Major Taiwanese news network Liberty Times Network (LTN) recently reported that, according to an official document that the U.S. Commerce Department’s Bureau of Industry and Security (BIS) issued, the U.S. government has decided to apply export controls on goods sold to SMIC based on the U.S. Export Administration Regulations (EAR) Section 744.21. The restriction is based on the fact that SMIC products are ultimately used for military purposes. The U.S. Department of Commerce has informed U.S. export companies about this decision. The document listed SMIC and its branches as well as directly related companies inside and outside of China. SMIC is China’s largest chip maker and Huawei’s only hope for a domestic supply of chips. However, SMIC depends heavily on U.S. technology for manufacturing equipment and software. Also, SMIC technology is generations behind leading chip-making vendors like TSMC (Taiwan Semiconductor Manufacturing Company). This new U.S. sanction will place huge pressure on Huawei as well as the entire Chinese chip-making industry.

Source: LTN, September 26, 2020

SMIC’s Claim of Having No Military Tie Is Questionable

Taiwanese news site NewTalk recently reported that U.S. Pentagon officials advised that the Trump administration is considering blacklisting Chinese domestic chip maker SMIC due to its ties to the Chinese military. This could cause major damage to the Chinese chip-making industry, since SMIC is China’s largest and the most advanced chip manufacturer. It is also Huawei’s only hope for low-end chip supply. SMIC has issued announcements claiming it has no relationship with the Chinese military. However, according to Mainland media reports, SMIC was the sole manufacturer for the KD5660 Level-A network exchange chip designed by a company named ArmyFly, which is headquartered in Beijing and is dedicated to serving the Chinese military with focuses on army information network and equipment innovation. The KD560 chip even won the highest award issued by the Equipment Development Department of the Central Military Commission. ArmyFly’s customers are all military branches and SMIC, as its award-winning chip supplier, now declares it has nothing to do with ArmyFly.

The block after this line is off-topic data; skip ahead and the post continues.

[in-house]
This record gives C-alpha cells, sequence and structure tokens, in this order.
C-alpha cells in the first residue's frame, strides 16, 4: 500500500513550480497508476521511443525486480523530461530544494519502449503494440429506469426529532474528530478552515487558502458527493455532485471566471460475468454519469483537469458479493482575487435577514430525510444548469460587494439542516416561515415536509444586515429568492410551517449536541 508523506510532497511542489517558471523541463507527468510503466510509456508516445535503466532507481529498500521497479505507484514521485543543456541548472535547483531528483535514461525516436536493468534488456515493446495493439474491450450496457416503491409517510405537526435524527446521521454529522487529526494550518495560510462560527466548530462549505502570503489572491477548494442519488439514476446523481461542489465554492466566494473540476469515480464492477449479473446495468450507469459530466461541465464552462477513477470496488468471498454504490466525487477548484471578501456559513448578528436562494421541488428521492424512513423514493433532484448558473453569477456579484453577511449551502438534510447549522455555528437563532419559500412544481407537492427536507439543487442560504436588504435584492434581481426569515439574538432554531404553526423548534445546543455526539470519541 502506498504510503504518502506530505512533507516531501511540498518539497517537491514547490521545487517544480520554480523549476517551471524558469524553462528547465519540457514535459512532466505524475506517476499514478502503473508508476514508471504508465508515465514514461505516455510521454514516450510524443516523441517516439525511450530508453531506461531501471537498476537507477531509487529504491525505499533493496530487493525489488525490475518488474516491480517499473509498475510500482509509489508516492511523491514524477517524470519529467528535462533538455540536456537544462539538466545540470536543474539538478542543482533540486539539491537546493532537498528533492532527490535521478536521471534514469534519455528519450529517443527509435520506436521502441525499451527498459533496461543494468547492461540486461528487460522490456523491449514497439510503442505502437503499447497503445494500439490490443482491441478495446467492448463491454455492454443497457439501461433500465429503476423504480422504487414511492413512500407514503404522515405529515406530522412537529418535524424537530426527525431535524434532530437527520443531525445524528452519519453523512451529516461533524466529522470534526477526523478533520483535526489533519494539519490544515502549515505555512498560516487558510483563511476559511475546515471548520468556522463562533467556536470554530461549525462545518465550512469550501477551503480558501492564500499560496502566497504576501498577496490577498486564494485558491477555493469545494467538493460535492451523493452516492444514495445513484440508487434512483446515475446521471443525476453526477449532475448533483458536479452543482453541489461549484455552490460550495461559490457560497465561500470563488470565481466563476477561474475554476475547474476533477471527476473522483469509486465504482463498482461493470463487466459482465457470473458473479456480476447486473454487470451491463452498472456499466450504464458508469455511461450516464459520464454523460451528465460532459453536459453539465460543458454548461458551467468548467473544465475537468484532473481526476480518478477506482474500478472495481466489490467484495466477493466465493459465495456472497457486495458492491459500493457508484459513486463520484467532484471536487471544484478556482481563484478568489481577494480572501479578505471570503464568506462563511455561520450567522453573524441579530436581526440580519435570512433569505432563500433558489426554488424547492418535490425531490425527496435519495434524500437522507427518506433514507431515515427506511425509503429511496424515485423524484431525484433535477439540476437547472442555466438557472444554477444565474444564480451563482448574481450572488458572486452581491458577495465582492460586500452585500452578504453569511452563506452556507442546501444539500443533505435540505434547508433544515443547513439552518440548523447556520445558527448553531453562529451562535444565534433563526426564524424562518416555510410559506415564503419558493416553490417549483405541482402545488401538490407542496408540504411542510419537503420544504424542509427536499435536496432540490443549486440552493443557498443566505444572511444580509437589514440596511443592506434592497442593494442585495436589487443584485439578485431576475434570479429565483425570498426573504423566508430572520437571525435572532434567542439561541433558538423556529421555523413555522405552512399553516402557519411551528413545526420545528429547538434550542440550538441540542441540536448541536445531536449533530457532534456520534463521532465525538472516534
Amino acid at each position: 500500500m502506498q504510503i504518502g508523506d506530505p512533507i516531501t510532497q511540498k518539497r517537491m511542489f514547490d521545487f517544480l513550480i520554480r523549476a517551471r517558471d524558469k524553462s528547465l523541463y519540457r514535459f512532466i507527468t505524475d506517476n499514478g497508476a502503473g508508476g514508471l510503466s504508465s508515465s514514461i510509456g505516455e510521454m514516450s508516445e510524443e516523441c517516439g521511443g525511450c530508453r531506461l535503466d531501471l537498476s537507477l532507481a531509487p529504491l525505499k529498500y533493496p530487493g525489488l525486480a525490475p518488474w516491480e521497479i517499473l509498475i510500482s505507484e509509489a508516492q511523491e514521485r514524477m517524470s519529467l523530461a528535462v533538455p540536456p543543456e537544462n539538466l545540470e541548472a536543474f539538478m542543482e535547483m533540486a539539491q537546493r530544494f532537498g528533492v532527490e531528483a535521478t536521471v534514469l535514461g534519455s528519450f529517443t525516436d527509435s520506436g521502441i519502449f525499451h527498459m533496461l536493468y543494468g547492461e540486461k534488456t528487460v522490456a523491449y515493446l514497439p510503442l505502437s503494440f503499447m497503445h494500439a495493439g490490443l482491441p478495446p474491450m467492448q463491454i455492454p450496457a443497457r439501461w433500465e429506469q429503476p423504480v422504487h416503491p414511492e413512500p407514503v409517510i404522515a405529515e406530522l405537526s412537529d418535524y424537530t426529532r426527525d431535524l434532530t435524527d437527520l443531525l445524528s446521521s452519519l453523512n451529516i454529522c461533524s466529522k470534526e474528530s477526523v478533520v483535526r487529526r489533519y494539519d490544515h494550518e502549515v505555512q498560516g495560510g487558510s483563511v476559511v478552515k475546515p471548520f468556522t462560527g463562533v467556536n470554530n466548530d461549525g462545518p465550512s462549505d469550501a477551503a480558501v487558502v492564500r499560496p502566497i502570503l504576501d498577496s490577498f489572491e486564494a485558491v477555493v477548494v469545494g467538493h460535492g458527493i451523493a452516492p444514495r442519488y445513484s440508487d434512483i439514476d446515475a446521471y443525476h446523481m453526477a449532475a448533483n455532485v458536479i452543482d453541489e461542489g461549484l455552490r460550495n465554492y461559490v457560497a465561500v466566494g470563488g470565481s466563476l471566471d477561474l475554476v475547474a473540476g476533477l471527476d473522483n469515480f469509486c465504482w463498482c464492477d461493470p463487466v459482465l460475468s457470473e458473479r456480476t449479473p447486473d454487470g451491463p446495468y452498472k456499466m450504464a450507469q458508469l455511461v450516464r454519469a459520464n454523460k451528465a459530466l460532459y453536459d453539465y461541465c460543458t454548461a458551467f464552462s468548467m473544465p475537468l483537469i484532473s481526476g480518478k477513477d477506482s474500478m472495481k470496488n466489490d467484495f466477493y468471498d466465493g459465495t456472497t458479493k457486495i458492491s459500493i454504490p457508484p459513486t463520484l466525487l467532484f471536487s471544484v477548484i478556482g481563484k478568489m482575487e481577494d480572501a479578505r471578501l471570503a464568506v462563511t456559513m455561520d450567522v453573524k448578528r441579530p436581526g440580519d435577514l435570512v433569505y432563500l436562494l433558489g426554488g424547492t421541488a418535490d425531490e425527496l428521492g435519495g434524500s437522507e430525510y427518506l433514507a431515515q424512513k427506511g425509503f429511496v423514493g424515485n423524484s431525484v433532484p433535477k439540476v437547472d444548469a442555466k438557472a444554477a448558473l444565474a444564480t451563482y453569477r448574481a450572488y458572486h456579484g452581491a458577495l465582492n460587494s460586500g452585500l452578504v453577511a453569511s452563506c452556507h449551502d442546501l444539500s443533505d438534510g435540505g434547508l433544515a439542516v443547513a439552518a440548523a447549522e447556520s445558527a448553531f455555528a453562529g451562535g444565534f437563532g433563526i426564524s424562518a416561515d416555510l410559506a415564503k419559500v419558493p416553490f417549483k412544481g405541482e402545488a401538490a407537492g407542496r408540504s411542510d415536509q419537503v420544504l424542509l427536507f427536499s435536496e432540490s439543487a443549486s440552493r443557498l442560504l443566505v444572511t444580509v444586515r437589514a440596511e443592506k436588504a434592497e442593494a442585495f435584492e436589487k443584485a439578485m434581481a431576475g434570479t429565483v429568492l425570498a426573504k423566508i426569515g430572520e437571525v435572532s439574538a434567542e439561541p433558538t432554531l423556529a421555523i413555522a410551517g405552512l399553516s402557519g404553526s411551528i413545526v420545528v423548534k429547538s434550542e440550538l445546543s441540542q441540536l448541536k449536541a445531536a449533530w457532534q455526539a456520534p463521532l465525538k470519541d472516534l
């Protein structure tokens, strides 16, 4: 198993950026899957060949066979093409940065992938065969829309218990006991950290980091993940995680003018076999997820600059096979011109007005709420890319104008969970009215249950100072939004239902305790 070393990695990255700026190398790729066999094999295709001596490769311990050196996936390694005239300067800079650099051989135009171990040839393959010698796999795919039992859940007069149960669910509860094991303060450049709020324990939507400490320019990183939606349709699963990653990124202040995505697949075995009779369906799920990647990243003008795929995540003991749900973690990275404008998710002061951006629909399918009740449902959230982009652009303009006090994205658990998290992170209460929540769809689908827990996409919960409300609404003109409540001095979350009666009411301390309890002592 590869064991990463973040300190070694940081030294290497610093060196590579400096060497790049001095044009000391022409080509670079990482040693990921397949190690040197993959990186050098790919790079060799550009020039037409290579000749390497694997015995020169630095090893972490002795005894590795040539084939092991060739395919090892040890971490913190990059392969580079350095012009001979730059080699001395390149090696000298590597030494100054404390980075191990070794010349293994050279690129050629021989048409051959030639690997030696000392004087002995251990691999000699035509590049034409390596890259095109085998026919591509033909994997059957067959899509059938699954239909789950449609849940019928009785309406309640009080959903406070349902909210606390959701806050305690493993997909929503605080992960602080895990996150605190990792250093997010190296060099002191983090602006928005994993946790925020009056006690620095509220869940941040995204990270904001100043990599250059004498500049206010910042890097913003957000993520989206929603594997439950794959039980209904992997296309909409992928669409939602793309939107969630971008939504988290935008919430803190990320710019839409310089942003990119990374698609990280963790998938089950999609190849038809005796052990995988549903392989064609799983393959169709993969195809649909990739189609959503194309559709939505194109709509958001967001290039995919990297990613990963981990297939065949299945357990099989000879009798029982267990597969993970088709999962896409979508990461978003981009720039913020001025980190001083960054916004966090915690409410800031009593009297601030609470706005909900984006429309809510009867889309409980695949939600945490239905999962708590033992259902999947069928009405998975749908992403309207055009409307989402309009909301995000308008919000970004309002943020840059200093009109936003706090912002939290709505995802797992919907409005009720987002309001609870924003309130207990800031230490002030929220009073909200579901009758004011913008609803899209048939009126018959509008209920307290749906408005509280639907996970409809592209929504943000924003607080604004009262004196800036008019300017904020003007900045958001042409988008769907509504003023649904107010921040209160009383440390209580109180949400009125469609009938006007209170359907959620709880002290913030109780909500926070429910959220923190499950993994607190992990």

Source: NewTalk, September 10, 2020

Micron Announced Cut-Off of Supply to Huawei

Well-known Chinese news site NetEase (NASDAQ: NTES) recently reported that Micron, Huawei’s sole primary memory and flash memory supplier for 20 years, announced compliance with the U.S. ban on Huawei. This is another major blow to Huawei’s supply chain after TSMC’s similar announcement. Micron is the world’s largest semiconductor memory vendor. Micron, Samsung and Hynix together own 95 percent of the world’s DRAM market. Micron is also one of the six vendors that together hold 99 percent of the world’s NAND flash memory market. The only hope Huawei has now is to obtain domestic support from Yangtze Memory Technologies for NAND, ChangXin Memory Technologies (CXMT) for DRAM, and Jinhua Integrated Circuit (JHICC) for DRAM. However, the U.S. already banned JHICC in 2018, due to a lawsuit that Micron filed for unauthorized use of intellectual properties. Yangtze Memory’s manufacturing process depends heavily on high-end equipment like the mask aligners from the Netherland’s SAML, which also uses U.S technology. If the U.S. blacklists the other two Chinese domestic suppliers, Huawei will face a death sentence on the memory side too, in addition to the central processing chips.

Source: NetEase, September 2, 2020